Internet Survival Tips for Parents and Teachers
- Be aware and involved. It's up to us to teach kids how to use the Internet — and all media — safely and responsibly. Just as we teach them how to eat properly and drive safely, we must teach them how to be safe, responsible, and respectful on the Internet.
- Do your homework. Check out sites, investigate ratings, explore safety and privacy tools and parental control features. Don't be intimidated by the Internet.
- Talk to your kids. Ask them questions about where they're going online and who their buddies are
- Teach safety. Make sure your kids know how to avoid dangers. No party postings, no personal information, no meeting strangers — ever.
- Set rules. Time limits, place limits, codes of conduct. Try to keep computers with Internet access in a central room in your house if younger kids are online.
- Report suspicious activity to your Internet service provider or the National Center for Missing and Exploited Children
- Help kids view online information with a critical eye. Not everything that appears on the Web is true. Teach them to be savvy consumers of Internet information.
- View your own online habits with a critical eye. Our kids watch everything we do. If you don't want your kid doing what you're doing online you might want to think twice about your own habits.
- Embrace their world. Download music, IM your kids, play an online game, visit MySpace. Not only will your kids appreciate it, you'll know what you're dealing with!
Internet Survival Tips for Kids and Teens
- Never give any personal information to anyone you meet online. That means first or last names, phone numbers (they can be used to track down you home), passwords, birth dates or years, or credit card information.
- Never meet up with anyone you don't already know. Don't tell anyone your schedule; don't say where you'll be hanging out. No party announcements. People are often not who they say they are. It's true: 1 in 5 kids will be sexually solicited online.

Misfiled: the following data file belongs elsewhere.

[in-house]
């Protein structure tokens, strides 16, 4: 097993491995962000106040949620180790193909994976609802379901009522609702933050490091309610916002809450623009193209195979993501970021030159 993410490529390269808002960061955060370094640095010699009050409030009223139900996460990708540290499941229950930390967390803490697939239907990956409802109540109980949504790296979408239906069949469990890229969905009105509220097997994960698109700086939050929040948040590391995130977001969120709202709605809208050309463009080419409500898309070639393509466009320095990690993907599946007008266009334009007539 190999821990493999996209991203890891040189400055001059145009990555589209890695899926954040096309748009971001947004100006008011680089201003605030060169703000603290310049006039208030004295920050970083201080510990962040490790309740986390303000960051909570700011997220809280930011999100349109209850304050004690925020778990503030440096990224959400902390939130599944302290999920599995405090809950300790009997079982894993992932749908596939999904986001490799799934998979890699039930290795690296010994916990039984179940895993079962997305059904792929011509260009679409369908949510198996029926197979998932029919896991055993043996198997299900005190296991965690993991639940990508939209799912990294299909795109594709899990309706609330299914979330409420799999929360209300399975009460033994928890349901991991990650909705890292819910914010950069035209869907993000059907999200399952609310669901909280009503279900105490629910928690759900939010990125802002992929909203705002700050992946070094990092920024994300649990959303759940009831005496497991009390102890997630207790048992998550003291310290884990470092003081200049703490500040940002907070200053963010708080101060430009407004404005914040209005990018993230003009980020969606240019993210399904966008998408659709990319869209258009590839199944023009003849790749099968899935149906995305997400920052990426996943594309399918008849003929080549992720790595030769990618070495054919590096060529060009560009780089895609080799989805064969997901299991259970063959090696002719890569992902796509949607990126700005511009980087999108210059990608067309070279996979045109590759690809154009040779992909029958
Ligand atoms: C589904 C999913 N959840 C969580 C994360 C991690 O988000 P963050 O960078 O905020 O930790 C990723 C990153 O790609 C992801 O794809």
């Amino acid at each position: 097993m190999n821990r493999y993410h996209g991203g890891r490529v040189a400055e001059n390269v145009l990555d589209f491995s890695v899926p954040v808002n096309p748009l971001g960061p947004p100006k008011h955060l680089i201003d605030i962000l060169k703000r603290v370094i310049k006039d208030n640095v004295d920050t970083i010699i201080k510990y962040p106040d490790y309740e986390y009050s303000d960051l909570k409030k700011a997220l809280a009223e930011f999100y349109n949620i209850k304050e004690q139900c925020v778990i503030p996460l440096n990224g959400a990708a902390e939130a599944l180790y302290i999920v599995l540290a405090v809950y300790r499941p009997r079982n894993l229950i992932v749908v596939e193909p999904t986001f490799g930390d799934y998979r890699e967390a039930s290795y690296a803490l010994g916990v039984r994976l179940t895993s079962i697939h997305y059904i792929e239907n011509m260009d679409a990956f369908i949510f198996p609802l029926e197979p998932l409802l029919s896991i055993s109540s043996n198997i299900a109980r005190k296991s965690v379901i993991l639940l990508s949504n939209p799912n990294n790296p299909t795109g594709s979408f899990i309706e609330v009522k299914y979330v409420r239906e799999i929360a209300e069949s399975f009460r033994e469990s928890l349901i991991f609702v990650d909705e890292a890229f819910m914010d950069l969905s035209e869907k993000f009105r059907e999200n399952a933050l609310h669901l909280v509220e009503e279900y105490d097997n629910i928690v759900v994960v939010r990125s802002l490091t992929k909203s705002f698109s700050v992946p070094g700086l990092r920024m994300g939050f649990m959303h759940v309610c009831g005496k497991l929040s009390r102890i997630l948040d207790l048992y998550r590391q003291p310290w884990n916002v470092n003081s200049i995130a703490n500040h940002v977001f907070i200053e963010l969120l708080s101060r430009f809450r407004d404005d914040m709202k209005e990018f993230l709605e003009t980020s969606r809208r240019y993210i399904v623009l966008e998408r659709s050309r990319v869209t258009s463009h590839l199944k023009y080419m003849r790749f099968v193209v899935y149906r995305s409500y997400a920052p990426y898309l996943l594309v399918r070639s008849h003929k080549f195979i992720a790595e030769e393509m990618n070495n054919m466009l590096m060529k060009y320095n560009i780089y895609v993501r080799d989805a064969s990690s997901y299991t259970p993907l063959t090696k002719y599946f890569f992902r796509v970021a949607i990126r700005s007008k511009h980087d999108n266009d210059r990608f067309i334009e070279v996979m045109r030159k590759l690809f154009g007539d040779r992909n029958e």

- Don't fill out any "fun" questionnaires that are forwarded to you, even if they're from your friends. Remember, you're in a world where everything can get forwarded. All those personal things about you could land in the hands of someone who could use them to harm you.
- Make sure you know everyone on your buddy list. If you haven't met the people face-to-face, they may not be who they pretend to be. Also, Instant Messaging strangers is an invasion of their privacy.
- You do not have to answer emails or IMs from people you don't know. As a matter of fact, you shouldn't. Who knows who they are? Even if they say they're "David's friend," David could be a lucky guess. "Kids" you meet in chat rooms may actually be creepy adults.
- There's no such thing as "private" on the Internet. You may think so, but it's not true. People can find anything they want — and keep what you post — forever.
- Be careful about posting pictures of yourself (if you must, don't post sexy ones or ones showing behavior you wouldn't want your mom, teacher, boss, or potential college advisor to see). Just because an older sibling has posted snaps on a site doesn't make it a smart or a safe idea. Pictures with identifiers like where you go to school can be shopping lists for online predators and other creeps.